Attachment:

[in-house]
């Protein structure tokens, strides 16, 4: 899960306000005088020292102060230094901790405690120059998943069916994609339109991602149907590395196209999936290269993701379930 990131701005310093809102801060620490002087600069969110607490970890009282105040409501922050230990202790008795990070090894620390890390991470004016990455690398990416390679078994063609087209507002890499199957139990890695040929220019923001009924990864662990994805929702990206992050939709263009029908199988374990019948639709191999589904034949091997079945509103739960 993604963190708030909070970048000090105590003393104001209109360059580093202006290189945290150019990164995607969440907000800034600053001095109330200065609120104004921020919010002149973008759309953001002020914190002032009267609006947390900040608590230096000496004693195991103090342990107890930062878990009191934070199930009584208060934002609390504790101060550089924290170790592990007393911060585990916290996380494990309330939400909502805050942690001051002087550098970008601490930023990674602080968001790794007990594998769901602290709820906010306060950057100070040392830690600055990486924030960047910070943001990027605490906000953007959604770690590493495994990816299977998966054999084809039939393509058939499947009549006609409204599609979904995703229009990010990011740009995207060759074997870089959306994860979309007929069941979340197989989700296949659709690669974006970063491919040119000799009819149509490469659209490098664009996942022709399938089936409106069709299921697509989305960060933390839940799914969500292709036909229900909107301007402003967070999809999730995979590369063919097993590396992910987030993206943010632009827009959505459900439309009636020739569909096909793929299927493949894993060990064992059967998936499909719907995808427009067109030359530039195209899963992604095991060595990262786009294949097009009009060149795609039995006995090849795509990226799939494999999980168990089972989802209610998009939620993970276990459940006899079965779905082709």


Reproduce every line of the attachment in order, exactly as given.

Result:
[in-house]
């Protein structure tokens, strides 16, 4: 899960306000005088020292102060230094901790405690120059998943069916994609339109991602149907590395196209999936290269993701379930 990131701005310093809102801060620490002087600069969110607490970890009282105040409501922050230990202790008795990070090894620390890390991470004016990455690398990416390679078994063609087209507002890499199957139990890695040929220019923001009924990864662990994805929702990206992050939709263009029908199988374990019948639709191999589904034949091997079945509103739960 993604963190708030909070970048000090105590003393104001209109360059580093202006290189945290150019990164995607969440907000800034600053001095109330200065609120104004921020919010002149973008759309953001002020914190002032009267609006947390900040608590230096000496004693195991103090342990107890930062878990009191934070199930009584208060934002609390504790101060550089924290170790592990007393911060585990916290996380494990309330939400909502805050942690001051002087550098970008601490930023990674602080968001790794007990594998769901602290709820906010306060950057100070040392830690600055990486924030960047910070943001990027605490906000953007959604770690590493495994990816299977998966054999084809039939393509058939499947009549006609409204599609979904995703229009990010990011740009995207060759074997870089959306994860979309007929069941979340197989989700296949659709690669974006970063491919040119000799009819149509490469659209490098664009996942022709399938089936409106069709299921697509989305960060933390839940799914969500292709036909229900909107301007402003967070999809999730995979590369063919097993590396992910987030993206943010632009827009959505459900439309009636020739569909096909793929299927493949894993060990064992059967998936499909719907995808427009067109030359530039195209899963992604095991060595990262786009294949097009009009060149795609039995006995090849795509990226799939494999999980168990089972989802209610998009939620993970276990459940006899079965779905082709």